JAVA Syllabus
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What do you mean by mutable and immutable objects?

In programming, objects can be classified as either mutable or immutable based on whether their state (data) can be changed after they are created. Let's explain the concepts of mutable and immutable objects:

  1. Mutable Objects: Mutable objects are objects whose state can be modified or changed after they are created. This means you can alter their data, add new elements, remove elements, or update their properties without creating a completely new instance of the object. In other words, you can change the object's internal state without creating a new memory location for it.

Examples of mutable objects in many programming languages include lists, arrays, sets, dictionaries, and custom objects/classes that allow modification of their fields/properties.

Here's an example of a mutable list in Python:

mutable_list = [1, 2, 3]
mutable_list.append(4)   # Modifies the list by adding a new element
mutable_list[0] = 100    # Modifies the first element of the list
  1. Immutable Objects: Immutable objects, on the other hand, are objects whose state cannot be changed after they are created. Once an immutable object is created, its data cannot be modified or updated. If you want to change the data, you need to create a new instance of the object with the updated value. This design choice is often made for safety, thread-safety, and consistency reasons.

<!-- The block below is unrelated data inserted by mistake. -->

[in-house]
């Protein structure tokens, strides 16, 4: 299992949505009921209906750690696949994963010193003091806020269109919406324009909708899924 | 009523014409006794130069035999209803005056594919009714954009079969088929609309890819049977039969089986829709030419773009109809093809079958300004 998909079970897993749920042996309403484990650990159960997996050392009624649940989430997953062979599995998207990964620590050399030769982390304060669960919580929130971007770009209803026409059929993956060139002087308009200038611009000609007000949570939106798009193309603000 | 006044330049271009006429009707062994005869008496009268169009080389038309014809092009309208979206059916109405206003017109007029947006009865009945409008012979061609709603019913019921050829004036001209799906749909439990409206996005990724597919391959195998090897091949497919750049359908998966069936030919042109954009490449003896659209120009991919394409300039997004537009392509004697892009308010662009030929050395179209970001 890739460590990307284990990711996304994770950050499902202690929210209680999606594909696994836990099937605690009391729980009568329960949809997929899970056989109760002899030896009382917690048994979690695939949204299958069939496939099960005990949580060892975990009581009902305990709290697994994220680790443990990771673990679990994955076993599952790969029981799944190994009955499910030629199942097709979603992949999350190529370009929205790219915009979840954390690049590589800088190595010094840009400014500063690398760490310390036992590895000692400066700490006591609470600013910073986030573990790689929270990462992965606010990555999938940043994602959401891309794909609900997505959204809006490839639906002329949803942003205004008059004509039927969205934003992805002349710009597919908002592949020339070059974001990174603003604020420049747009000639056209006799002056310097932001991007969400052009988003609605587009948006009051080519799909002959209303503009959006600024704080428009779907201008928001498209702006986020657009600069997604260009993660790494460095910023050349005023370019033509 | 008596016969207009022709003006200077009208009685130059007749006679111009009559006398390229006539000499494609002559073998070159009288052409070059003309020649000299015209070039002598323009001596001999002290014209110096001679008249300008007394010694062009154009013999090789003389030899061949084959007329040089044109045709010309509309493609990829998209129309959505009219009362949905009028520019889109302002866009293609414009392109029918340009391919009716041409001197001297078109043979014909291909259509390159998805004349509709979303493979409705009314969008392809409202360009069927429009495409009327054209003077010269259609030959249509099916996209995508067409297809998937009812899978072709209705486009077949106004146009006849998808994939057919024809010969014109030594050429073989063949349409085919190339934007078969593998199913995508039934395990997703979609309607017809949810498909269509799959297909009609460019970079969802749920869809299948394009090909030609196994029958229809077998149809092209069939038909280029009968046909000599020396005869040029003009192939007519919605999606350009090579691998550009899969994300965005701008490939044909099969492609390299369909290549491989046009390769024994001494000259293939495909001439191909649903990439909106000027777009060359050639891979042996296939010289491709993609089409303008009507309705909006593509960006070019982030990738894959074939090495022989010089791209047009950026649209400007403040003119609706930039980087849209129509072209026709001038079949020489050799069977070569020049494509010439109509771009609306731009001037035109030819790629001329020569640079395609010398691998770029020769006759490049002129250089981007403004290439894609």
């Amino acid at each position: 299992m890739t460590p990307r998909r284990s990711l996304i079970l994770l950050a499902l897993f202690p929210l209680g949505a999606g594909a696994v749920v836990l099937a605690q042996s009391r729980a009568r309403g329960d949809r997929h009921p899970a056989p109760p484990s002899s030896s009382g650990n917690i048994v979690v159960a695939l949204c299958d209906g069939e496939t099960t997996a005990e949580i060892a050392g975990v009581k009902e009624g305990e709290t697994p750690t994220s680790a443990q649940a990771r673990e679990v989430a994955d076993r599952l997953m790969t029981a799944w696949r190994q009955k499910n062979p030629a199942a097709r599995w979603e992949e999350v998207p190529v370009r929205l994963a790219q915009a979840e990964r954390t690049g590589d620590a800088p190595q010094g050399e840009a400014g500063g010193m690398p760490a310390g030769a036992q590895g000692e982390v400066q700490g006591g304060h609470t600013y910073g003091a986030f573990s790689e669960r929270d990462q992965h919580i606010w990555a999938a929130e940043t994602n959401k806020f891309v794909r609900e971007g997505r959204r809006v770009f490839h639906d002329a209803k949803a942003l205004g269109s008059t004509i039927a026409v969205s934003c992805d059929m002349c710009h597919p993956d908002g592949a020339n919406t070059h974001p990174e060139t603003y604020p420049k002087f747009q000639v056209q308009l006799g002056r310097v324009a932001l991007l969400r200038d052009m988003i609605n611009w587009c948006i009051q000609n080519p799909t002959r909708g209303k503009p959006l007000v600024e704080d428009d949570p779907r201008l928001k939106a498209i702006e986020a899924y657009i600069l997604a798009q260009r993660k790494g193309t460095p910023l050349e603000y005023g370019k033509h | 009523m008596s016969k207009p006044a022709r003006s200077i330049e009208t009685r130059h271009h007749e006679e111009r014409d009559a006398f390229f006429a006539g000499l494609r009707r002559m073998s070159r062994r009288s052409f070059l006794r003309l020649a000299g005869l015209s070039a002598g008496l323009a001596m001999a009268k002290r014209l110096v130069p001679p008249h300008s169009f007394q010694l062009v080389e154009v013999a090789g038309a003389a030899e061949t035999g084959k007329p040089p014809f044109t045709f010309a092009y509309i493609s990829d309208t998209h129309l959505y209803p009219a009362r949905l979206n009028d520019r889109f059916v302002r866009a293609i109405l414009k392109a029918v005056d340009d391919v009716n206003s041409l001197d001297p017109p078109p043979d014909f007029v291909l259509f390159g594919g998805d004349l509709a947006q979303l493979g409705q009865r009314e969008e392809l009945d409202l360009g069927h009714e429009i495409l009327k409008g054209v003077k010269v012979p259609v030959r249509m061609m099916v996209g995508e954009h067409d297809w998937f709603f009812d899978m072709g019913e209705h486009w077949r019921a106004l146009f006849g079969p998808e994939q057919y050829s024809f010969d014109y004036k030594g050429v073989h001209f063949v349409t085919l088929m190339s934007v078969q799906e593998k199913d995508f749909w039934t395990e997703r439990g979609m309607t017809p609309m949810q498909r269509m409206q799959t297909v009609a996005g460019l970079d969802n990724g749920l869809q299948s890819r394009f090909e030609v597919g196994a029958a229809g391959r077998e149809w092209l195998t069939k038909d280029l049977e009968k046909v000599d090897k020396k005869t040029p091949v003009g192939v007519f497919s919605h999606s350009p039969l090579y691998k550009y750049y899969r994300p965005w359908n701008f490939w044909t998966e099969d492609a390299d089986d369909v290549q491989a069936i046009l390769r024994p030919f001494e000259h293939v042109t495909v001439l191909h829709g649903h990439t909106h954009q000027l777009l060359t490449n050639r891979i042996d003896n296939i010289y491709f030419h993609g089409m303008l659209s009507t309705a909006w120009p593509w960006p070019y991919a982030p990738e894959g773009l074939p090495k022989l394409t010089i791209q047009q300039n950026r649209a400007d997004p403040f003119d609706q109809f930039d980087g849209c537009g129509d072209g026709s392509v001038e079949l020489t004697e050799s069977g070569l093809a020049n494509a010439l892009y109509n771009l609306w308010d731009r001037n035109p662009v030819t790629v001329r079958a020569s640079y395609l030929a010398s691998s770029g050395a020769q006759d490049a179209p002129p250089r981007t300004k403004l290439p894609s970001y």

Examples of immutable objects include strings, numbers (e.g., integers, floating-point numbers), tuples, and some built-in types like frozensets (an immutable version of a set).

Here's an example of an immutable string in Python:

immutable_string = "Hello"
# The following line will create a new string object rather than modifying the existing one
new_string = immutable_string + " World"

Advantages of Immutable Objects:

  • Thread Safety: Immutable objects are inherently thread-safe since they cannot be changed after creation, reducing the risk of concurrency-related issues.
  • Hashability: Immutable objects can be used as keys in dictionaries or elements in sets because their hash value remains constant throughout their lifetime.

Disadvantages of Immutable Objects:

  • Performance Overhead: Creating a new object every time the data needs to change can lead to additional memory and performance overhead, especially for large objects.
  • Complexity: Immutable objects might require creating new instances more frequently, which can make the code more complex.

In summary, mutable objects allow changes to their state after creation, while immutable objects do not allow modifications and require creating new instances to change their data. The choice between mutable and immutable objects depends on the specific requirements of a program and the desired trade-offs between performance, safety, and code simplicity.

25/07/2023, 11:32 am Read : 122 times